Cassandra’s journey as an anti-war visionary who is ignored and belittled relates to the psychology of anti-war feminists today. When one sees, with certitude, a dark vision for the future, and then is ignored, or worse — dismissed or “cursed” as irrelevant, “anti-patriotic,” and powerless — what is the effect on the psyche? Patterns revealed in the Cassandra model suggest that after the shock of disbelief wears away, a numbing ambivalence sets in — a prelude to madness. Jungian analyst Laurie Layton Schapira writes of this tripartite psychological sequence — disbelief, ambivalence, madness — in her 1988 book The Cassandra Complex: Living With Disbelief. Schapira concludes with observations about society’s damnation of the Cassandra woman who “threaten[s] the conservative order. Thus she speaks treason…we shall continue to attack her for bearing bad tidings. We must be aware, however, that in many cases she bears true witness and neither she, nor we, can any longer afford to disbelieve. The Cassandra woman who escaped the curse of the patriarchal Apollo speaks for a new age. “

It is Apollo’s revenge on Cassandra that forces the female seer to live in a state of “disbelief” — of not being respected by society or recognized for her anti-war foresight, which could have saved a kingdom. Cassandra’s confidence in her own abilities, predictions and talent for intuiting the “Truth” are eroded. Insecure and anxious, she begins to doubt that her voice and visions matter. Her role in society as a futurist and spiritual leader is jeopardized.

Apollo loses, too, though. Apollo, the god of prophecy, must go on without Cassandra’s love or the use of her magnificent spiritual talents — especially important to him because of his deep connection to the Oracle of Pythia. By denying Cassandra, Apollo rejects an aspect of himself, cutting off, in effect, a part and product of his own divinity.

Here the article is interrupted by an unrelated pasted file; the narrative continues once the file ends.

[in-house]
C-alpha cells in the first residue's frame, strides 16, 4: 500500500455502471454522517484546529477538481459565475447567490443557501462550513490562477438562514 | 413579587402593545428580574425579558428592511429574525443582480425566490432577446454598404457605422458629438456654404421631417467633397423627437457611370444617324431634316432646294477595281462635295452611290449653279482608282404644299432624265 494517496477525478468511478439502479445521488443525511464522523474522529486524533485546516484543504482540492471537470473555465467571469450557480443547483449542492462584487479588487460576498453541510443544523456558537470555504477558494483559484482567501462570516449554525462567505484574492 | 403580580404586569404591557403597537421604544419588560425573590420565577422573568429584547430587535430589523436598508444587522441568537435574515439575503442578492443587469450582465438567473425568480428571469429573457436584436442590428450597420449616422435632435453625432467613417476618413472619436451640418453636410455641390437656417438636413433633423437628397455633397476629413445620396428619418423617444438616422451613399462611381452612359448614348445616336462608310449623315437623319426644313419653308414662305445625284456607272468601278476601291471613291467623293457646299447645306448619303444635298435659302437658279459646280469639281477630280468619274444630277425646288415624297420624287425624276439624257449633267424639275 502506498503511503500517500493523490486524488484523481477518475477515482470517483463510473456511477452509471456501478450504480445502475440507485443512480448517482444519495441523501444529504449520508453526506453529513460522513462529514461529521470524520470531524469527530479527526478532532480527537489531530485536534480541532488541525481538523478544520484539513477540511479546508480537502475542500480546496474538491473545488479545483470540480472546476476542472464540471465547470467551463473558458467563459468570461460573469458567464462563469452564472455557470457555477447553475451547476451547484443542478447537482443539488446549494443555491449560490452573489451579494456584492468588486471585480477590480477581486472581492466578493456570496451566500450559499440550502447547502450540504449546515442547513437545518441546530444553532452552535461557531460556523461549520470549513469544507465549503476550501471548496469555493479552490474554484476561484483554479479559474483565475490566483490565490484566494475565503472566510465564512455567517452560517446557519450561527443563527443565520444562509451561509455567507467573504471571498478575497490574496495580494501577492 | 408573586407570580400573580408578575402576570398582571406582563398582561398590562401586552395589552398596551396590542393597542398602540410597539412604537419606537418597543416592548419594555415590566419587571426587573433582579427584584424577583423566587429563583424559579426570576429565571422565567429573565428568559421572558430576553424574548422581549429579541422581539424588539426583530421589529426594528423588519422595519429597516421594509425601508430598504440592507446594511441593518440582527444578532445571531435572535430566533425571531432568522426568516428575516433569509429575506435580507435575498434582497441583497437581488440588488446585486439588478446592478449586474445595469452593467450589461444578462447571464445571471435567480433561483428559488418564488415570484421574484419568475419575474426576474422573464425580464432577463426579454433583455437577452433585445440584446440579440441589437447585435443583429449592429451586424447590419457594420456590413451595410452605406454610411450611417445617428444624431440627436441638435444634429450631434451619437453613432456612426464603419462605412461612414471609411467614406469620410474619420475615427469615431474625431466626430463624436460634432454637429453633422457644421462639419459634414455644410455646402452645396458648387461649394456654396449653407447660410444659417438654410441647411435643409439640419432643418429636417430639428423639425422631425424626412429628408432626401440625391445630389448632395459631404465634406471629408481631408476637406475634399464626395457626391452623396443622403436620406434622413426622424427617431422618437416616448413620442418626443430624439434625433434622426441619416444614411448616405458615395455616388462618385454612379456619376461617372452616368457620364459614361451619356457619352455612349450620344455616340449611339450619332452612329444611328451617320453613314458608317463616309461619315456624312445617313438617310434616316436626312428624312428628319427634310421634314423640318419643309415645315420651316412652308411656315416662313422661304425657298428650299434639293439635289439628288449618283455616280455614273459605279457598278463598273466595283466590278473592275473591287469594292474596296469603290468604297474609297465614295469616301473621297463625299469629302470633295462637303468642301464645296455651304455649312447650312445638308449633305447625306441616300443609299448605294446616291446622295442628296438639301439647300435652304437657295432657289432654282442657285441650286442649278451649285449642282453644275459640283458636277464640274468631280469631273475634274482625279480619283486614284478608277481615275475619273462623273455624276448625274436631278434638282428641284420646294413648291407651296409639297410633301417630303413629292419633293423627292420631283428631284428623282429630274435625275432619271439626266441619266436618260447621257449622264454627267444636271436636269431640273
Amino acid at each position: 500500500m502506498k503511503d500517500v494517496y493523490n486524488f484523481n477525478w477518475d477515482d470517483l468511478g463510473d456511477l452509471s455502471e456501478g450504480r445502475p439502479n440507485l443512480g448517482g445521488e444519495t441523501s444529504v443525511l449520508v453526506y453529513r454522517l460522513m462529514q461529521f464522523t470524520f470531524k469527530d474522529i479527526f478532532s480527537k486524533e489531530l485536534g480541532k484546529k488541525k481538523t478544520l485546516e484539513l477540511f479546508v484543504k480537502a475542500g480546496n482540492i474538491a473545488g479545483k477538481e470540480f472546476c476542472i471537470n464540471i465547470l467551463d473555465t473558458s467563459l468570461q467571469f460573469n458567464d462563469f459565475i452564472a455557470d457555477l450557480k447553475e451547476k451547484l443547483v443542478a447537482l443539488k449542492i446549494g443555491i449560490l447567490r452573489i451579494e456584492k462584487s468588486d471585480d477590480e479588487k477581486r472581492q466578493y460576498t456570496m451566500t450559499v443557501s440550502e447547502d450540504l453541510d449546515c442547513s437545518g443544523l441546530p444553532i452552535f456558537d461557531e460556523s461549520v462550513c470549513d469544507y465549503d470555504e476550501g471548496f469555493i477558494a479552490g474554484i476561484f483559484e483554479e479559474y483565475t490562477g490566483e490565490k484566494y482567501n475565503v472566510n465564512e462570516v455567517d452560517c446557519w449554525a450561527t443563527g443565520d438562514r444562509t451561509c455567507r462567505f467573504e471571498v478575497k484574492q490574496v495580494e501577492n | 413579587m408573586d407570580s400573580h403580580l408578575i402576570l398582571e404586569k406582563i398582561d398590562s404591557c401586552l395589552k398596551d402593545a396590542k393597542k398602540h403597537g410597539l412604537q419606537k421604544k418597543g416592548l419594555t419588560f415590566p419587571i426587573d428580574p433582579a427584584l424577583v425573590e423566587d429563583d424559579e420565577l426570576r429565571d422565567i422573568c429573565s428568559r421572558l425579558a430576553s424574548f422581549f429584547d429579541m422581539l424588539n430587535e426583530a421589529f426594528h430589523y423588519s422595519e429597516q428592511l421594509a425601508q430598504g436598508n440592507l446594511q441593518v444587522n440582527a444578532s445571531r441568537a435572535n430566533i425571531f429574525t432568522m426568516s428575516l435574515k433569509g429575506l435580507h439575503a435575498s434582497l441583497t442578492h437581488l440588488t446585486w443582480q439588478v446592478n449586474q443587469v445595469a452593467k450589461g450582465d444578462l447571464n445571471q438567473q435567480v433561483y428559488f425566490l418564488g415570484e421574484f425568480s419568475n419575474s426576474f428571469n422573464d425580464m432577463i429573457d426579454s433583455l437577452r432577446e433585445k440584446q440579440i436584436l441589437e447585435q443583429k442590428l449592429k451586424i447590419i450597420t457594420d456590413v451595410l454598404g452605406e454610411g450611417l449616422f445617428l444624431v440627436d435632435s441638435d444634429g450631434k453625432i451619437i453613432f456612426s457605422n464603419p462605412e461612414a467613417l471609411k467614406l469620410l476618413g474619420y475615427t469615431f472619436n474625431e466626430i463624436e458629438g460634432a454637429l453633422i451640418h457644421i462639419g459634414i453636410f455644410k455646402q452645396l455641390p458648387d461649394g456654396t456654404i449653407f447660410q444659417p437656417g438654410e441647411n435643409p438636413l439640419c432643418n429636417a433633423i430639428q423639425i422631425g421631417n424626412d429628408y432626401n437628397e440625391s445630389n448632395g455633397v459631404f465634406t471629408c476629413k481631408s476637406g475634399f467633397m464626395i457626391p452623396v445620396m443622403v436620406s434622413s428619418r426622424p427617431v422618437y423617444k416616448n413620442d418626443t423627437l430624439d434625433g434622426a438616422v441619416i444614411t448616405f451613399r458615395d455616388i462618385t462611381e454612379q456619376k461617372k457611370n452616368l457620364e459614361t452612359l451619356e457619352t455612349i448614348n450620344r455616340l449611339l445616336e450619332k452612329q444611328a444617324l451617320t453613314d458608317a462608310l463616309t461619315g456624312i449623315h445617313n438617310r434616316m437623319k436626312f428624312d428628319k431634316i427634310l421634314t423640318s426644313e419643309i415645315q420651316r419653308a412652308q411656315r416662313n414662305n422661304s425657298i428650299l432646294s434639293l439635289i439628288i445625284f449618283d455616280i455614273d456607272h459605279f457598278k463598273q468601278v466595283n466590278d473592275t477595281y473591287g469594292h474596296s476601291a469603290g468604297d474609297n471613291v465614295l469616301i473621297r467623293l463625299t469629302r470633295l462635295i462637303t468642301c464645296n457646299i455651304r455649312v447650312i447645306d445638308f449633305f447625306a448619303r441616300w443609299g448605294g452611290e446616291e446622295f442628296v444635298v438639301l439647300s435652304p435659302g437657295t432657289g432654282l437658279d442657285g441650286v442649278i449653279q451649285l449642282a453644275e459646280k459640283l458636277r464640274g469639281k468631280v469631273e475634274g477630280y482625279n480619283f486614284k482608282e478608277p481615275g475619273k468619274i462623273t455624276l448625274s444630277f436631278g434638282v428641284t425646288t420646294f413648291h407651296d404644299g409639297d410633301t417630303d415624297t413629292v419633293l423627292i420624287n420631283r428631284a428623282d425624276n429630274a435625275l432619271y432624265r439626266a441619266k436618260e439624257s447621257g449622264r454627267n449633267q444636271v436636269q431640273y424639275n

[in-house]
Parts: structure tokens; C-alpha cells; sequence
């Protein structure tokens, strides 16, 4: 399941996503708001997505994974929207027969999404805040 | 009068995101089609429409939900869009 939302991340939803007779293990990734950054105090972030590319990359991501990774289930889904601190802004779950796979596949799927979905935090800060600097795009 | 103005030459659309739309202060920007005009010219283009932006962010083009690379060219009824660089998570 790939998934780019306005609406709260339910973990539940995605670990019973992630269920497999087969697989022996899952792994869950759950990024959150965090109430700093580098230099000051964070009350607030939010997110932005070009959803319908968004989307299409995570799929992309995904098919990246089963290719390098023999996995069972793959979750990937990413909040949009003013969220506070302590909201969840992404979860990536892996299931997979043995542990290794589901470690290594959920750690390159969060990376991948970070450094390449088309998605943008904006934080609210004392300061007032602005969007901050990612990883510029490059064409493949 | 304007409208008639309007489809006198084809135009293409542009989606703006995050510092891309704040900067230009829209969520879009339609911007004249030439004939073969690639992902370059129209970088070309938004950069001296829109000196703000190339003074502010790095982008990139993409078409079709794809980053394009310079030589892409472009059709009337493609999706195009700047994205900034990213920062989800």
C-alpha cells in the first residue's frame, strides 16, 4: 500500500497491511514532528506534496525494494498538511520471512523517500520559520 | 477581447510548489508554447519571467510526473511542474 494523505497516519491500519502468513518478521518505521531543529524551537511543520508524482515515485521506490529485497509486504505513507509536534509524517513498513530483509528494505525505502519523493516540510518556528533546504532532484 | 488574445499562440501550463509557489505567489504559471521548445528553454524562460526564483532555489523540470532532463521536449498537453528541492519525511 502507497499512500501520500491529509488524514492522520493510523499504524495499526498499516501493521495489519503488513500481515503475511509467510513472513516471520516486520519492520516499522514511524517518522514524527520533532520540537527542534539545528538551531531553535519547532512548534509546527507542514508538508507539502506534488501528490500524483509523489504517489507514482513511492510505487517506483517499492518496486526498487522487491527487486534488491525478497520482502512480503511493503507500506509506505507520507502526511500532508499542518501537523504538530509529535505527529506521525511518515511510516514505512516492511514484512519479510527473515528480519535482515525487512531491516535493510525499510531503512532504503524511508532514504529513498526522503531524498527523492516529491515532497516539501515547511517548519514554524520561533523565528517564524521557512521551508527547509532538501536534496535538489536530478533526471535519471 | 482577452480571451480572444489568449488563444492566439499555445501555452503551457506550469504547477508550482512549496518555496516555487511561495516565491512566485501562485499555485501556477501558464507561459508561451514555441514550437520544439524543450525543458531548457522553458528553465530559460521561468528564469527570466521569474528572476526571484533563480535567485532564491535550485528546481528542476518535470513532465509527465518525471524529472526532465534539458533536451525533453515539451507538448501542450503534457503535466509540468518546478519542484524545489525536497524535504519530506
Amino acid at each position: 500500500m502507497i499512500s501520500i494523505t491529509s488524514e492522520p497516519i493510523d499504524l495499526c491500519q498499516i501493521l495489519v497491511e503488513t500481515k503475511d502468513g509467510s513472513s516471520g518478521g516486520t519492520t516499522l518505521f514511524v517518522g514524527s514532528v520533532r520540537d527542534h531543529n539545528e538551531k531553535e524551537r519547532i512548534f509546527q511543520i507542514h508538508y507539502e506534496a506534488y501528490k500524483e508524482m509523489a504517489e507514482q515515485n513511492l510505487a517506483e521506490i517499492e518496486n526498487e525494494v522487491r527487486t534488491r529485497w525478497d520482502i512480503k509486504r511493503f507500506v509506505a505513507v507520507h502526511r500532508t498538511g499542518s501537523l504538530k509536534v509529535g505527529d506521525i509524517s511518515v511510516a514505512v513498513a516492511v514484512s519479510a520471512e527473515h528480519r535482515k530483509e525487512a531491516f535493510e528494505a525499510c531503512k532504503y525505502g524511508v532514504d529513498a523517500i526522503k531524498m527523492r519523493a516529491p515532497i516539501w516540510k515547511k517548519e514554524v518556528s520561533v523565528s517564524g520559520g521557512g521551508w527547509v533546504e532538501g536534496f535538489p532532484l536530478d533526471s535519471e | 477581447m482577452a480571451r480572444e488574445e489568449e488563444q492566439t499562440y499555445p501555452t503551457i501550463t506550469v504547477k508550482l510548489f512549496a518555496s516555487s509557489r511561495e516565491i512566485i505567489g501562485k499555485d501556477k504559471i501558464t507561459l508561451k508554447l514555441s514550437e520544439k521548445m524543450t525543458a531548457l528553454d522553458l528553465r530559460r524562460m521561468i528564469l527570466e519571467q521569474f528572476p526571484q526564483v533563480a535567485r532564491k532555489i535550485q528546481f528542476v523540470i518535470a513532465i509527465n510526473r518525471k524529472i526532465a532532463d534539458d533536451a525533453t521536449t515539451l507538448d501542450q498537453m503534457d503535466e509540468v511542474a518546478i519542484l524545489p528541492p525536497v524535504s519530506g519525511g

Myths are stories which detail patterns of human behavior repeated through millennia. Cassandra’s myth reminds us that anti-war female voices do matter and must heard, even when caught in cultural cycles of “disbelief.” Cassandra must not be silenced. According to myth, her protests must be voiced. If Cassandra’s warnings had been heeded, there would have been no bloody Trojan War. The psychological impact on Cassandra to speak against the patriarchy was heavy. She was ostracized. But myth shows that Cassandra’s female voice is needed to warn about war, to provide balance and insight, to shout of the dire ramifications of violent cycles: to try to save us.

Laura A. Shamas, Ph.D., is a writer and mythologist. Her writing intersects film, non-fiction, and theater; her myth essays have been published in The L.A. Times, Newsday, and Ecopsychology Journal, and other places. Laura’s “Pop Mythology: Collected Essays” will be released later this year. See www.laurashamas.com.